The policy process refers to all the specific decisions and events that are required for a policy to be proposed, considered, and finally either implemented and/or set aside. It is an interactive process with multiple points of access providing opportunities to influence the multiple decision makers involved at each stage. Basically there are three phases of policy making: the formulation phase, the implementation phase, and the evaluation phase. During the formulation phase there is input of information, ideas, and research from key people, organizations, and interest groups. At this point the issue is framed; the purpose and desired outcomes are clearly identified; strategies most appropriate to the desired outcome are selected; and needed resources are identified and planned for.

The implementation phase involves disseminating information about the adopted policy and putting the policy into action. In this phase, the proposed policy is transformed into a plan of action (International Council of Nurses, 2005). Public policy enacted by local, state, or federal governmental bodies is usually implemented through the regulatory process that translates the policy into a written set of rules issued by the government agency which has the responsibility for administering the policy.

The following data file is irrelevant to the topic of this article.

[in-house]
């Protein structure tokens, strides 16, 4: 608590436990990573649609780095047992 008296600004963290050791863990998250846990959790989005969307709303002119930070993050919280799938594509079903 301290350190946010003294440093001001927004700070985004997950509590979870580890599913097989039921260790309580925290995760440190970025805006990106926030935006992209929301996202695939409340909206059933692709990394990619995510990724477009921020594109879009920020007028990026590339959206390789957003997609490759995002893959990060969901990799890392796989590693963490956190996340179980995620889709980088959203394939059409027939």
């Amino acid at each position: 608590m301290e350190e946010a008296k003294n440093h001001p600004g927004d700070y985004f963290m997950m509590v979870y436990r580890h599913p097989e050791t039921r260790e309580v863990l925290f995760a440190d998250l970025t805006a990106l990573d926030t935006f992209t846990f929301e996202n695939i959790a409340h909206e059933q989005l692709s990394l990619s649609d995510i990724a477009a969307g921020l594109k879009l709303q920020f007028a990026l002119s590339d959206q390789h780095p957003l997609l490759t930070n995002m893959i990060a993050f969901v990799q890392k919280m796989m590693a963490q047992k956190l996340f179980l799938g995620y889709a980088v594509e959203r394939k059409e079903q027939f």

The policy process also includes an evaluation and modification phase when existing policies are revisited and may be amended or rewritten to adjust to changing circumstances (Longest, 2006). Most major public policies are subject to modifications in this incremental fashion. Making smaller changes in existing policies are usually less controversial than making major changes as they require less understanding of comprehensive relationships and less effort to achieve. An example of incrementalism in health policy can be seen in the many changes that the Medicare Program has undergone since its enactment in 1965. A change to the program of importance to advanced practice registered nurses came in 1998, when the U.S. Congress added nurse practitioners and clinical nurse specialists as providers who can bill for Part B services they provide to Medicare beneficiaries. Since then, Congress has tweaked Medicare program many times and added a number of preventive services to the Medicare program. Most recently Medicare Part D, an optional prescription drug program available for Medicare beneficiaries, has been added.